To add to the list of benefits shared in this blog and in Baker’s article, Wang, Li, Xu, Song, Tao and Bai (2012) point out a number of ways that green tea has been found to benefit our health in the introduction of their article, including “the prevention and treatment of cancer, cardiovascular diseases, inflammatory diseases, and diabetes.” They explain that EGCG is able to pass through the blood-brain barrier and that other research has shown it to possibly “improve the cognitive performance of Down syndrome patients” (Wang, et al., 2012). These results, among other research findings that EGCG is connected with cellular mechanisms in the brain, inspired the team to hypothesize that it would “improve cognitive function by increasing adult hippocampal neurogenesis” (Wang, et al., 2012). What this means is that they proposed that the EGCG in green tea would increase the production of nerve tissue in the hippocampus, which could potentially improve learning and memory for those with decreased neurogenesis due to aging or neurological disease.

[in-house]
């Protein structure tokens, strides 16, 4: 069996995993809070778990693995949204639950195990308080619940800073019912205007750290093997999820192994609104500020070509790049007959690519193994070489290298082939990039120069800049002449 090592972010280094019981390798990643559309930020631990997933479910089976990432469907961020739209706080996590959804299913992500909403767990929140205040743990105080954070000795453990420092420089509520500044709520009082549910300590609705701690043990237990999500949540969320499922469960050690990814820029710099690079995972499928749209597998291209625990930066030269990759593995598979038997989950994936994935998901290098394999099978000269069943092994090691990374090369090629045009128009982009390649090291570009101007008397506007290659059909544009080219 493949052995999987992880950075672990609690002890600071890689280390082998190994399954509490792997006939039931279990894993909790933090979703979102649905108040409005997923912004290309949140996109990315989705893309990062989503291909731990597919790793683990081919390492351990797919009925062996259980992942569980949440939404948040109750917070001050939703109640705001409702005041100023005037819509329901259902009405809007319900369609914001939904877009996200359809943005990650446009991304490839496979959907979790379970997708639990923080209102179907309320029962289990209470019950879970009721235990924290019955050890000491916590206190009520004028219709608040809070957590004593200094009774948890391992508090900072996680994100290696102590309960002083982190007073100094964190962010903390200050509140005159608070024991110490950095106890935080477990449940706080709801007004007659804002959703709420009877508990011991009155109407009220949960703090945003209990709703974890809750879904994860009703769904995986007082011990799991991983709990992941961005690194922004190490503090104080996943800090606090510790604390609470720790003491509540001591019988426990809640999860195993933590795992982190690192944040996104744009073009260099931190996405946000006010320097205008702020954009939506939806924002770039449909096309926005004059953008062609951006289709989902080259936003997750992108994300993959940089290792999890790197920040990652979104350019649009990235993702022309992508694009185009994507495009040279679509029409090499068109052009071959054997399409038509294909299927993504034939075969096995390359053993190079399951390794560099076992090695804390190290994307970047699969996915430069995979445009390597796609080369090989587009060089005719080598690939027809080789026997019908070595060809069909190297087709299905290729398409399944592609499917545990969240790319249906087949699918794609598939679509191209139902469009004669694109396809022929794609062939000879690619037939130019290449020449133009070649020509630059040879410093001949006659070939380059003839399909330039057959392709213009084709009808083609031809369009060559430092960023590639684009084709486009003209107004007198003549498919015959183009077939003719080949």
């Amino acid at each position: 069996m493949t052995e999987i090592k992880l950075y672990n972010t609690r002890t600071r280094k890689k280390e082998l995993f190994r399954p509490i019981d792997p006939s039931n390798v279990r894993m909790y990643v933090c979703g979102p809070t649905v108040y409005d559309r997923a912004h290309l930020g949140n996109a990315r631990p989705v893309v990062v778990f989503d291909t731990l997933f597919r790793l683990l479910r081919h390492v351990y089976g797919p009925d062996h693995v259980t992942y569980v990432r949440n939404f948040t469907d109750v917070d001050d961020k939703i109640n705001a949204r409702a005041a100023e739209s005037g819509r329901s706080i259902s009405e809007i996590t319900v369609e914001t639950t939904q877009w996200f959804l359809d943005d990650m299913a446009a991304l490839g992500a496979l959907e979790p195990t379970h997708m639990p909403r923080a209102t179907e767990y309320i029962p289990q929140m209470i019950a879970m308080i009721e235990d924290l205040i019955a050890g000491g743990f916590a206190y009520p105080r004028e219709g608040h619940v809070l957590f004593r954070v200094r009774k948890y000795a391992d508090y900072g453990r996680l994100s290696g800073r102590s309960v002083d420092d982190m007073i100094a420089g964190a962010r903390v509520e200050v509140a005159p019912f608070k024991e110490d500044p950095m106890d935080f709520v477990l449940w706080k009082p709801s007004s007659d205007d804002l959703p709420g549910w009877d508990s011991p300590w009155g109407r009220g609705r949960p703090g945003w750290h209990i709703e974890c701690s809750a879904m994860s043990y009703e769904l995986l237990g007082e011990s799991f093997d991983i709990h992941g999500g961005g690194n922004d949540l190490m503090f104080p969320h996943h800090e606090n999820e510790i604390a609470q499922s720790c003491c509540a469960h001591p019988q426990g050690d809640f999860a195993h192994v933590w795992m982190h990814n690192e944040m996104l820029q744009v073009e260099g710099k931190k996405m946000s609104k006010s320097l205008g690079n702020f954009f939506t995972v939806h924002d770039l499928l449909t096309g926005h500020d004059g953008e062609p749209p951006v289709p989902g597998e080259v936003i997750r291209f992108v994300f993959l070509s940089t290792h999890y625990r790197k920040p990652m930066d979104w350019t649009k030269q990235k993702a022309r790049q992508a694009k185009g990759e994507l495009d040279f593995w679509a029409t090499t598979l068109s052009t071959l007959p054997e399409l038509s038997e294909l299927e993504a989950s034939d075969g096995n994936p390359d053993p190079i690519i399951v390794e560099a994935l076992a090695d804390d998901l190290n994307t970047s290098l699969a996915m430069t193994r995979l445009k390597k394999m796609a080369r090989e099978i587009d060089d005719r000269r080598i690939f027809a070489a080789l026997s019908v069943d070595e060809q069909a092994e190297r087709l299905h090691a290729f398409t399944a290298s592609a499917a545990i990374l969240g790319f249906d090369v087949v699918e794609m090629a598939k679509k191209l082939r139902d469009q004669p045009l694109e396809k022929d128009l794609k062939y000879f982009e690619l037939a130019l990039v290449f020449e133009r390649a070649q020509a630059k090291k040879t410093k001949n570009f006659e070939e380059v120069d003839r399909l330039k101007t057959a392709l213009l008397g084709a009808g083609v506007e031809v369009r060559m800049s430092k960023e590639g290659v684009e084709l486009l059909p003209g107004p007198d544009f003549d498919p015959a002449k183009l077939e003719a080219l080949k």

In their study, Wang, et al, (2012) performed several tests, observing the effects of EGCG on the production of cells in vitro and in vivo using mice. Their results supported their hypothesis, showing that EGCG helped increase the production of neural progenitor cells in vitro. To test EGCG’s effects in vivo, Wang, et al., (2012) studied the spatial learning and memory in a group of mice given concentrated doses of EGCG to drink, compared to a control group of mice not given EGCG, over a period of seven days. They found that the mice given the EGCG performed their spatial memory tasks better and faster than the control group, suggesting that EGCG also “enhances learning and memory” (Wang, et al., 2012). At the closing of their article, Wang, et al., (2012) recommend drinking green tea regularly as an effort to prevent disease. I think I am going to take this advice and start increasing my consumption of green tea as well!